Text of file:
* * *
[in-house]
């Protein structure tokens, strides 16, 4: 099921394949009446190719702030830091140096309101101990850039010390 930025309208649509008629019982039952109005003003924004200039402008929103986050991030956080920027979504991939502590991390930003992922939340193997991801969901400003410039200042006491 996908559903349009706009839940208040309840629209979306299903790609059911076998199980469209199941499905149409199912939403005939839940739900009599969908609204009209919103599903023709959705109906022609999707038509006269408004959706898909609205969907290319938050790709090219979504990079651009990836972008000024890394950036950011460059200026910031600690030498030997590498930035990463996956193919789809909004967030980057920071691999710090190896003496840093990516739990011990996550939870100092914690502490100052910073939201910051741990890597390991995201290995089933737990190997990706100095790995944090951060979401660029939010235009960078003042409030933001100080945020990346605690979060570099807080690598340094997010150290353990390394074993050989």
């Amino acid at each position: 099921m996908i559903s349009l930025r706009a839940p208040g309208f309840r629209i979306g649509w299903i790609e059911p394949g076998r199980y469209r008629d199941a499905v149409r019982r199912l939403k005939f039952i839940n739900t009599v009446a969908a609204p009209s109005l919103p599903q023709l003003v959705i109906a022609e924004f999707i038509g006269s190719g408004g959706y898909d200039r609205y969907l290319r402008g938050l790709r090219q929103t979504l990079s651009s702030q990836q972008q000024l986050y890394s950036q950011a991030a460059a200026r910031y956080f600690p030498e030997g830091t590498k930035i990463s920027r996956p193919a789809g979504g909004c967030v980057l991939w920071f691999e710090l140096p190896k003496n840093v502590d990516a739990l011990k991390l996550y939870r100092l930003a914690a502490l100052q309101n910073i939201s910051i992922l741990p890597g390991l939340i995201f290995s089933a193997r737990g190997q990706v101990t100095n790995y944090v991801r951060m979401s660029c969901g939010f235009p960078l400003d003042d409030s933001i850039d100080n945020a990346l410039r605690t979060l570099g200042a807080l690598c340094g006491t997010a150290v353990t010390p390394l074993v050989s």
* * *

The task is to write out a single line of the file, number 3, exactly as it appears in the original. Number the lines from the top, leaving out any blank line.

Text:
């Amino acid at each position: 099921m996908i559903s349009l930025r706009a839940p208040g309208f309840r629209i979306g649509w299903i790609e059911p394949g076998r199980y469209r008629d199941a499905v149409r019982r199912l939403k005939f039952i839940n739900t009599v009446a969908a609204p009209s109005l919103p599903q023709l003003v959705i109906a022609e924004f999707i038509g006269s190719g408004g959706y898909d200039r609205y969907l290319r402008g938050l790709r090219q929103t979504l990079s651009s702030q990836q972008q000024l986050y890394s950036q950011a991030a460059a200026r910031y956080f600690p030498e030997g830091t590498k930035i990463s920027r996956p193919a789809g979504g909004c967030v980057l991939w920071f691999e710090l140096p190896k003496n840093v502590d990516a739990l011990k991390l996550y939870r100092l930003a914690a502490l100052q309101n910073i939201s910051i992922l741990p890597g390991l939340i995201f290995s089933a193997r737990g190997q990706v101990t100095n790995y944090v991801r951060m979401s660029c969901g939010f235009p960078l400003d003042d409030s933001i850039d100080n945020a990346l410039r605690t979060l570099g200042a807080l690598c340094g006491t997010a150290v353990t010390p390394l074993v050989s």